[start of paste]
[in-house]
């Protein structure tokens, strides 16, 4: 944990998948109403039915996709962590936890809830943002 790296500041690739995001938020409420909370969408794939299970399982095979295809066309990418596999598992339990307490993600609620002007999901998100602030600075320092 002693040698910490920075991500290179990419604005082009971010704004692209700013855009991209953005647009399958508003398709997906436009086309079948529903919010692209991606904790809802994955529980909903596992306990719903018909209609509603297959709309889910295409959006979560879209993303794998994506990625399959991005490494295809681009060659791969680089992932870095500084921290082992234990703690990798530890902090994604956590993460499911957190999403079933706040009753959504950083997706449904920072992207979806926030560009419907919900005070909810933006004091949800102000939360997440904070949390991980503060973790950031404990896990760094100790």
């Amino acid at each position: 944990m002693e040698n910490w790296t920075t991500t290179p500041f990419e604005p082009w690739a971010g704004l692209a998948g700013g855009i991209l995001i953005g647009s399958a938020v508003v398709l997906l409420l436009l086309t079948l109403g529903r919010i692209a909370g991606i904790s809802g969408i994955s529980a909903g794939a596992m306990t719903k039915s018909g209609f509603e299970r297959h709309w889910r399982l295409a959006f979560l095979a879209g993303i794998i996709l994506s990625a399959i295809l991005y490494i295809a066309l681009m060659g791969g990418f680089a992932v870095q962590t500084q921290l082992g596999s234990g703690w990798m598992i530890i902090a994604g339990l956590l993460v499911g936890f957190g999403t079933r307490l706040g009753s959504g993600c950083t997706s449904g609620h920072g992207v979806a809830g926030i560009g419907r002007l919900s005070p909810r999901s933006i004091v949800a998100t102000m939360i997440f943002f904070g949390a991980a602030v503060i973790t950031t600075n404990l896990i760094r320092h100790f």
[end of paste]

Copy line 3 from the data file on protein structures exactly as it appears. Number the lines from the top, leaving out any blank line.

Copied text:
């Amino acid at each position: 944990m002693e040698n910490w790296t920075t991500t290179p500041f990419e604005p082009w690739a971010g704004l692209a998948g700013g855009i991209l995001i953005g647009s399958a938020v508003v398709l997906l409420l436009l086309t079948l109403g529903r919010i692209a909370g991606i904790s809802g969408i994955s529980a909903g794939a596992m306990t719903k039915s018909g209609f509603e299970r297959h709309w889910r399982l295409a959006f979560l095979a879209g993303i794998i996709l994506s990625a399959i295809l991005y490494i295809a066309l681009m060659g791969g990418f680089a992932v870095q962590t500084q921290l082992g596999s234990g703690w990798m598992i530890i902090a994604g339990l956590l993460v499911g936890f957190g999403t079933r307490l706040g009753s959504g993600c950083t997706s449904g609620h920072g992207v979806a809830g926030i560009g419907r002007l919900s005070p909810r999901s933006i004091v949800a998100t102000m939360i997440f943002f904070g949390a991980a602030v503060i973790t950031t600075n404990l896990i760094r320092h100790f």